A Survey of Student Assessment Practice in Physical Education: Recommendations for Grading
Young, Shawna, Strategies: A Journal for Physical and Sport Educators
When reading report cards or transcripts, students, parents, colleges, and employers in general likely make a set of fundamental assumptions regarding grades. This set of assumptions includes the following:
1. Grades reflect achievement.
2. Student achievement is based on a set of predetermined educational outcomes, benchmarks, or objectives.
3. Measurement of performance on those predetermined outcomes is systematic, criteria-based, and comprehensive.
Unfortunately, these assumptions cannot be evenly applied to grades in physical education. Within the discipline, there has been debate and a lack of consensus with regard to the relevancy of various factors used for the determination of student grades such as attendance, being dressed in a physical education uniform, and participation (Buck, Lurid, Harrison, & Cook, 2007; Darst & Pangrazi, 2006; Hastie, 2003; Kelly & Melograno, 2004; Lund & Kirk, 2002; Rink, 2010; Siedentop & Tannehill, 2000). When grades in physical education represent a student's degree of adherence to administrative rules rather than representing information about a student's competency in relation to educational outcomes, the discipline allows room for others to question the meaningfulness and relevancy of physical education. Some school districts exclude physical education grades from the calculation of students' overall GPA, and some colleges do not consider physical education grades in formulas for admission. When grades are not based on achievement but rather on adherence to administrative rules, there is room to contemplate if perhaps physical education is not important. This leaves the discipline in a precarious position, particularly in lean budget times.
A Survey of Current Practice
To examine current professional practice with respect to grading in physical education, a survey study was conducted. Two thousand questionnaires were distributed to public high school physical education teachers across the United States, including 22 states and 335 schools. Of the 2000 surveys distributed, 617 were returned.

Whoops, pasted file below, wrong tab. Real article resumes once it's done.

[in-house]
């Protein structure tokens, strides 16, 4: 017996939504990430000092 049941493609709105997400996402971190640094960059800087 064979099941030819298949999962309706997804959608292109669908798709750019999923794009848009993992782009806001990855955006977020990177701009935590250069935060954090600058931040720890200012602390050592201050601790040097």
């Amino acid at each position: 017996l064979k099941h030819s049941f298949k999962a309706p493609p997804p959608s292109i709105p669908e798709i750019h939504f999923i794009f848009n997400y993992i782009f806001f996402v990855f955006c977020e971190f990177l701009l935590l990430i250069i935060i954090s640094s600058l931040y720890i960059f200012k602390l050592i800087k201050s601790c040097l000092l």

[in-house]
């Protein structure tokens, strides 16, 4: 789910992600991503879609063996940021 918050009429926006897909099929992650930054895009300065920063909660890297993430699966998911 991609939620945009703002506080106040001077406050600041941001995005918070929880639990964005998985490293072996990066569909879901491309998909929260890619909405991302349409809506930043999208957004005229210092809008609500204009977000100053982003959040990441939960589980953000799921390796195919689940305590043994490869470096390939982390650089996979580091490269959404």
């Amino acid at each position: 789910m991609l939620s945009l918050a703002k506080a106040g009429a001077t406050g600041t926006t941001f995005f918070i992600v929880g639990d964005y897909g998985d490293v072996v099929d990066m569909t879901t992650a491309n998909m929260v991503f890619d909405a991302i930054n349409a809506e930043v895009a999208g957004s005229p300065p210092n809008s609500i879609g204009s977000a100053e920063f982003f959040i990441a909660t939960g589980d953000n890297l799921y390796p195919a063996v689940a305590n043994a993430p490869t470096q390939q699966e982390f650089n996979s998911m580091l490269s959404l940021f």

Participants were asked to indicate what percentage of a student's grade in their classes is represented by the following five areas: 1) administrative tasks (e.g., dressing appropriately, attendance, and participation); 2) knowledge (e.g., rules, strategy, technical aspects, terminology); 3) attitude and/or values (e.g., effort and fair play); 4) skill (e.g., sport or other motor skills); and 5) fitness (e.g., cardiovascular, strength, flexibility, body composition). Of the 617 who responded, 475 (77%) indicated that student performance on administrative tasks represents more than 50% of the student grade. And of those 475 respondents, 193 teachers indicated that performance on administrative tasks represents 100% of a student's grade. Another interesting finding was that of the 424 teachers who include some degree of skill and fitness elements in student grades, 394 of the teachers base the grade on improvement in those areas rather than on overall performance.
Figure 1. Sample assessment tools Cognitive Domain * journals * projects * written exams * essay questions * portfolios * oral presentations * interviews Affective Domain * portfolios * logs * journals * essay responses * projects * observations (using checklists, * rubrics, self-checks, rating sheets) Psychomotor Domain * skills testing (using rubrics) * observations (using checklists, rubrics, self-checks, rating sheets) * game play Fitness Domain * fitness testing * exercise logs
Though these results are not conclusive, they are certainly alarming. This survey suggests that most physical educators base grades largely on administrative tasks such as dressing, attendance, and participation. And when grades do reflect elements related to skill or fitness, the majority of grading is based on improvement rather than on absolute overall performance. …